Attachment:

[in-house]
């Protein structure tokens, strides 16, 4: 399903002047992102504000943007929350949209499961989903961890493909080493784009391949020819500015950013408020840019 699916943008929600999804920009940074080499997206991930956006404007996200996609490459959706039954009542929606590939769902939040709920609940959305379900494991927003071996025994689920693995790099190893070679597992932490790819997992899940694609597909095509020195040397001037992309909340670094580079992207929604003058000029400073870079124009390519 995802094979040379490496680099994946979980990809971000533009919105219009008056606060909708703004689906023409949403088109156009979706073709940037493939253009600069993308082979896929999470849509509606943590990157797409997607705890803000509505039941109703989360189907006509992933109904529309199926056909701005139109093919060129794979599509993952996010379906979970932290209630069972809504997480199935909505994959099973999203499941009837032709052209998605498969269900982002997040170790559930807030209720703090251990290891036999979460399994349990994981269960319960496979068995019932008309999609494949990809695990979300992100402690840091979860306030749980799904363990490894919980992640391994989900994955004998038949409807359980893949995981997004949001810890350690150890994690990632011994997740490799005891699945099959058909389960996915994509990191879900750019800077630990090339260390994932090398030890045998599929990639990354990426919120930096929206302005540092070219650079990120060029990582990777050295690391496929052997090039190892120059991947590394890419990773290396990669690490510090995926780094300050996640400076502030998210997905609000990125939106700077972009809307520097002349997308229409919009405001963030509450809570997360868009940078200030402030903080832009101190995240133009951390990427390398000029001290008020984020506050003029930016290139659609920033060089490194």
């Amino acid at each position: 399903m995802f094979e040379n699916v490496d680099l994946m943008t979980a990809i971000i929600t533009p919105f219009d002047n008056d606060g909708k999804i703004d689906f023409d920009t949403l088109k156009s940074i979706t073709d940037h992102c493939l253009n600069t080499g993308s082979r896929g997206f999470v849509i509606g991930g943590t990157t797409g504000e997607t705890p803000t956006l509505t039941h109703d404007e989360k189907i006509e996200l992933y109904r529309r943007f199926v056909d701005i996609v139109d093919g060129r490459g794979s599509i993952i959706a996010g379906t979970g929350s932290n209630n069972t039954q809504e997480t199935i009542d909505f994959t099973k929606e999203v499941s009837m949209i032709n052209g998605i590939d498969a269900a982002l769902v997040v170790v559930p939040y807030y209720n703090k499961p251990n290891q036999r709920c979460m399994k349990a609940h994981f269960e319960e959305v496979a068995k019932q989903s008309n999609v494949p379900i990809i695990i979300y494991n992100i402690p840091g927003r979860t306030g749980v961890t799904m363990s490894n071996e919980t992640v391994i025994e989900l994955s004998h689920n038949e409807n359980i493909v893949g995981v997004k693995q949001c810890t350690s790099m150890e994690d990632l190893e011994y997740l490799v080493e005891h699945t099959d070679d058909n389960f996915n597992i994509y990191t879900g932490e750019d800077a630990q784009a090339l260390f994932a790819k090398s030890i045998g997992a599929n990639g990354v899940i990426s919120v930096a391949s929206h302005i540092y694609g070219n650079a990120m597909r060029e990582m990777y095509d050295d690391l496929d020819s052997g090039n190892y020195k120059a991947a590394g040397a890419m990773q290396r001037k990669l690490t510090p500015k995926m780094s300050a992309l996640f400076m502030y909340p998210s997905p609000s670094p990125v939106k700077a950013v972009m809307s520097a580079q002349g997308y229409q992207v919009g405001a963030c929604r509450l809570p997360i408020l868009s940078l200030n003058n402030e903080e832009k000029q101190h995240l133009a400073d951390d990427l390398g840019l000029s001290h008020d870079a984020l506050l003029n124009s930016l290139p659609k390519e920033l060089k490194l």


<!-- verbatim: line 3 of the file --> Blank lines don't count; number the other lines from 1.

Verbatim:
């Amino acid at each position: 399903m995802f094979e040379n699916v490496d680099l994946m943008t979980a990809i971000i929600t533009p919105f219009d002047n008056d606060g909708k999804i703004d689906f023409d920009t949403l088109k156009s940074i979706t073709d940037h992102c493939l253009n600069t080499g993308s082979r896929g997206f999470v849509i509606g991930g943590t990157t797409g504000e997607t705890p803000t956006l509505t039941h109703d404007e989360k189907i006509e996200l992933y109904r529309r943007f199926v056909d701005i996609v139109d093919g060129r490459g794979s599509i993952i959706a996010g379906t979970g929350s932290n209630n069972t039954q809504e997480t199935i009542d909505f994959t099973k929606e999203v499941s009837m949209i032709n052209g998605i590939d498969a269900a982002l769902v997040v170790v559930p939040y807030y209720n703090k499961p251990n290891q036999r709920c979460m399994k349990a609940h994981f269960e319960e959305v496979a068995k019932q989903s008309n999609v494949p379900i990809i695990i979300y494991n992100i402690p840091g927003r979860t306030g749980v961890t799904m363990s490894n071996e919980t992640v391994i025994e989900l994955s004998h689920n038949e409807n359980i493909v893949g995981v997004k693995q949001c810890t350690s790099m150890e994690d990632l190893e011994y997740l490799v080493e005891h699945t099959d070679d058909n389960f996915n597992i994509y990191t879900g932490e750019d800077a630990q784009a090339l260390f994932a790819k090398s030890i045998g997992a599929n990639g990354v899940i990426s919120v930096a391949s929206h302005i540092y694609g070219n650079a990120m597909r060029e990582m990777y095509d050295d690391l496929d020819s052997g090039n190892y020195k120059a991947a590394g040397a890419m990773q290396r001037k990669l690490t510090p500015k995926m780094s300050a992309l996640f400076m502030y909340p998210s997905p609000s670094p990125v939106k700077a950013v972009m809307s520097a580079q002349g997308y229409q992207v919009g405001a963030c929604r509450l809570p997360i408020l868009s940078l200030n003058n402030e903080e832009k000029q101190h995240l133009a400073d951390d990427l390398g840019l000029s001290h008020d870079a984020l506050l003029n124009s930016l290139p659609k390519e920033l060089k490194l």